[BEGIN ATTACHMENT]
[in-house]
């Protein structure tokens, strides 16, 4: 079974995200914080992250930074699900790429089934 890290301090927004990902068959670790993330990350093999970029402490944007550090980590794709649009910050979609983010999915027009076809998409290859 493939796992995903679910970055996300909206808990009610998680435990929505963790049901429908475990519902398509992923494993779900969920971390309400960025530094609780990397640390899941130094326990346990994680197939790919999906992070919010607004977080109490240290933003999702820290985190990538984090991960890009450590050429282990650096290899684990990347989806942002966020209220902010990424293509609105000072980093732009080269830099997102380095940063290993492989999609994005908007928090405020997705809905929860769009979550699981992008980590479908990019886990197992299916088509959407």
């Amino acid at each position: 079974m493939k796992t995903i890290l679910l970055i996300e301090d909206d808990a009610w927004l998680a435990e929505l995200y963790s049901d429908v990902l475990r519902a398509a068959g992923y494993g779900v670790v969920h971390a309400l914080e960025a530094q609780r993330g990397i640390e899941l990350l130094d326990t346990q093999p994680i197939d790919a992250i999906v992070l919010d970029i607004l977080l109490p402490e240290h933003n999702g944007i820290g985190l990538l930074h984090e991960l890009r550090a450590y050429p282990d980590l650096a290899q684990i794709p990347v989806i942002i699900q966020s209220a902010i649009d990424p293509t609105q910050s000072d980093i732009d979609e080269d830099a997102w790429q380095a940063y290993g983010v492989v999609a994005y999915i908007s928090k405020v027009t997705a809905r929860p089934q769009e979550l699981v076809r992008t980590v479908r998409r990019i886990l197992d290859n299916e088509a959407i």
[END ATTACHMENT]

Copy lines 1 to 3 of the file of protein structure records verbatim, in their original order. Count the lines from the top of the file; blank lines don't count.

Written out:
[in-house]
């Protein structure tokens, strides 16, 4: 079974995200914080992250930074699900790429089934 890290301090927004990902068959670790993330990350093999970029402490944007550090980590794709649009910050979609983010999915027009076809998409290859 493939796992995903679910970055996300909206808990009610998680435990929505963790049901429908475990519902398509992923494993779900969920971390309400960025530094609780990397640390899941130094326990346990994680197939790919999906992070919010607004977080109490240290933003999702820290985190990538984090991960890009450590050429282990650096290899684990990347989806942002966020209220902010990424293509609105000072980093732009080269830099997102380095940063290993492989999609994005908007928090405020997705809905929860769009979550699981992008980590479908990019886990197992299916088509959407």
């Amino acid at each position: 079974m493939k796992t995903i890290l679910l970055i996300e301090d909206d808990a009610w927004l998680a435990e929505l995200y963790s049901d429908v990902l475990r519902a398509a068959g992923y494993g779900v670790v969920h971390a309400l914080e960025a530094q609780r993330g990397i640390e899941l990350l130094d326990t346990q093999p994680i197939d790919a992250i999906v992070l919010d970029i607004l977080l109490p402490e240290h933003n999702g944007i820290g985190l990538l930074h984090e991960l890009r550090a450590y050429p282990d980590l650096a290899q684990i794709p990347v989806i942002i699900q966020s209220a902010i649009d990424p293509t609105q910050s000072d980093i732009d979609e080269d830099a997102w790429q380095a940063y290993g983010v492989v999609a994005y999915i908007s928090k405020v027009t997705a809905r929860p089934q769009e979550l699981v076809r992008t980590v479908r998409r990019i886990l197992d290859n299916e088509a959407i």